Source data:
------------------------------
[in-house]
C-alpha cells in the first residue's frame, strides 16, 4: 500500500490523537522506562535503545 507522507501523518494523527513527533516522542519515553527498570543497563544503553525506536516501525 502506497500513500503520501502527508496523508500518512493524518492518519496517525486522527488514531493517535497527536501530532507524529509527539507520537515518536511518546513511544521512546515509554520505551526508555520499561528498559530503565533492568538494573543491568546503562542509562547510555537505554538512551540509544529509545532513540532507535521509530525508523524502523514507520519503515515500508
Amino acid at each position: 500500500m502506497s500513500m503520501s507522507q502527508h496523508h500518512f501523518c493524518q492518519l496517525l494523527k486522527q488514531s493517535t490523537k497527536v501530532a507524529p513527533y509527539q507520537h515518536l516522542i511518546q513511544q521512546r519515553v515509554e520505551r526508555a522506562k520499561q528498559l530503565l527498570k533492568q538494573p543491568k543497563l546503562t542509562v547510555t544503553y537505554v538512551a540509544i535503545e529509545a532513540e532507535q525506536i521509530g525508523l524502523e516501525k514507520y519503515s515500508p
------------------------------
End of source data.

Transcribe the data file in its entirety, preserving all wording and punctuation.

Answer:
[in-house]
C-alpha cells in the first residue's frame, strides 16, 4: 500500500490523537522506562535503545 507522507501523518494523527513527533516522542519515553527498570543497563544503553525506536516501525 502506497500513500503520501502527508496523508500518512493524518492518519496517525486522527488514531493517535497527536501530532507524529509527539507520537515518536511518546513511544521512546515509554520505551526508555520499561528498559530503565533492568538494573543491568546503562542509562547510555537505554538512551540509544529509545532513540532507535521509530525508523524502523514507520519503515515500508
Amino acid at each position: 500500500m502506497s500513500m503520501s507522507q502527508h496523508h500518512f501523518c493524518q492518519l496517525l494523527k486522527q488514531s493517535t490523537k497527536v501530532a507524529p513527533y509527539q507520537h515518536l516522542i511518546q513511544q521512546r519515553v515509554e520505551r526508555a522506562k520499561q528498559l530503565l527498570k533492568q538494573p543491568k543497563l546503562t542509562v547510555t544503553y537505554v538512551a540509544i535503545e529509545a532513540e532507535q525506536i521509530g525508523l524502523e516501525k514507520y519503515s515500508p